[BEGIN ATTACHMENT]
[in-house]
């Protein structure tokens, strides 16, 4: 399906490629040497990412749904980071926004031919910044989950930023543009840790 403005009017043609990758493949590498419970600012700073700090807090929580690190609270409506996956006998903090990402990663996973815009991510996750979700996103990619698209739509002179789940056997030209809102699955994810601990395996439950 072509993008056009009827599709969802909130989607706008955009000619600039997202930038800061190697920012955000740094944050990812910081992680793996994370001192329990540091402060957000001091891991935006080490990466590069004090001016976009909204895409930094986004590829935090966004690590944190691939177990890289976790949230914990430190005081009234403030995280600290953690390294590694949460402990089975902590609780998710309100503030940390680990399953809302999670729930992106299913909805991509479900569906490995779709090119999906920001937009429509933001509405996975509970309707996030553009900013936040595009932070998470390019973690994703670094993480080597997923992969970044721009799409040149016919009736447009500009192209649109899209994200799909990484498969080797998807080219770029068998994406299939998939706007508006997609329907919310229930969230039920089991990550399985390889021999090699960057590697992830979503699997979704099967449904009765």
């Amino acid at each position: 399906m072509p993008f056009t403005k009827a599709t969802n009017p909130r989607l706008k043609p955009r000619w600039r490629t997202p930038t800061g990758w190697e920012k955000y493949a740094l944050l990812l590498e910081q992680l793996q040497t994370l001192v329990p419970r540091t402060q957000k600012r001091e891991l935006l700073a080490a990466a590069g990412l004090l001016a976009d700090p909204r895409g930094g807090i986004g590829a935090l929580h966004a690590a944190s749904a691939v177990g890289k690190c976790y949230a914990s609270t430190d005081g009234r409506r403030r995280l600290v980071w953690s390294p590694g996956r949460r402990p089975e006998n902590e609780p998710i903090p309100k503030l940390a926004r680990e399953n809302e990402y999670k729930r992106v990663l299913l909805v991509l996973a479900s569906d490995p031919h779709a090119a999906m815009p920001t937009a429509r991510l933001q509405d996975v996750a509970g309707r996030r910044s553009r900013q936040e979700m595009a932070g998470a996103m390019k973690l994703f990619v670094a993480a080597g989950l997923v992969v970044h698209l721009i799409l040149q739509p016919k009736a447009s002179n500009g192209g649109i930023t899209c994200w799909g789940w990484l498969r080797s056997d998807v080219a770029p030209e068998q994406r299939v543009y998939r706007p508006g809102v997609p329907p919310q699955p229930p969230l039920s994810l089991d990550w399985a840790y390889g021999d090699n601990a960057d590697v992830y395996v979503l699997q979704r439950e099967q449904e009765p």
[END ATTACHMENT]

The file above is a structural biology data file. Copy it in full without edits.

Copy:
[in-house]
């Protein structure tokens, strides 16, 4: 399906490629040497990412749904980071926004031919910044989950930023543009840790 403005009017043609990758493949590498419970600012700073700090807090929580690190609270409506996956006998903090990402990663996973815009991510996750979700996103990619698209739509002179789940056997030209809102699955994810601990395996439950 072509993008056009009827599709969802909130989607706008955009000619600039997202930038800061190697920012955000740094944050990812910081992680793996994370001192329990540091402060957000001091891991935006080490990466590069004090001016976009909204895409930094986004590829935090966004690590944190691939177990890289976790949230914990430190005081009234403030995280600290953690390294590694949460402990089975902590609780998710309100503030940390680990399953809302999670729930992106299913909805991509479900569906490995779709090119999906920001937009429509933001509405996975509970309707996030553009900013936040595009932070998470390019973690994703670094993480080597997923992969970044721009799409040149016919009736447009500009192209649109899209994200799909990484498969080797998807080219770029068998994406299939998939706007508006997609329907919310229930969230039920089991990550399985390889021999090699960057590697992830979503699997979704099967449904009765």
């Amino acid at each position: 399906m072509p993008f056009t403005k009827a599709t969802n009017p909130r989607l706008k043609p955009r000619w600039r490629t997202p930038t800061g990758w190697e920012k955000y493949a740094l944050l990812l590498e910081q992680l793996q040497t994370l001192v329990p419970r540091t402060q957000k600012r001091e891991l935006l700073a080490a990466a590069g990412l004090l001016a976009d700090p909204r895409g930094g807090i986004g590829a935090l929580h966004a690590a944190s749904a691939v177990g890289k690190c976790y949230a914990s609270t430190d005081g009234r409506r403030r995280l600290v980071w953690s390294p590694g996956r949460r402990p089975e006998n902590e609780p998710i903090p309100k503030l940390a926004r680990e399953n809302e990402y999670k729930r992106v990663l299913l909805v991509l996973a479900s569906d490995p031919h779709a090119a999906m815009p920001t937009a429509r991510l933001q509405d996975v996750a509970g309707r996030r910044s553009r900013q936040e979700m595009a932070g998470a996103m390019k973690l994703f990619v670094a993480a080597g989950l997923v992969v970044h698209l721009i799409l040149q739509p016919k009736a447009s002179n500009g192209g649109i930023t899209c994200w799909g789940w990484l498969r080797s056997d998807v080219a770029p030209e068998q994406r299939v543009y998939r706007p508006g809102v997609p329907p919310q699955p229930p969230l039920s994810l089991d990550w399985a840790y390889g021999d090699n601990a960057d590697v992830y395996v979503l699997q979704r439950e099967q449904e009765p």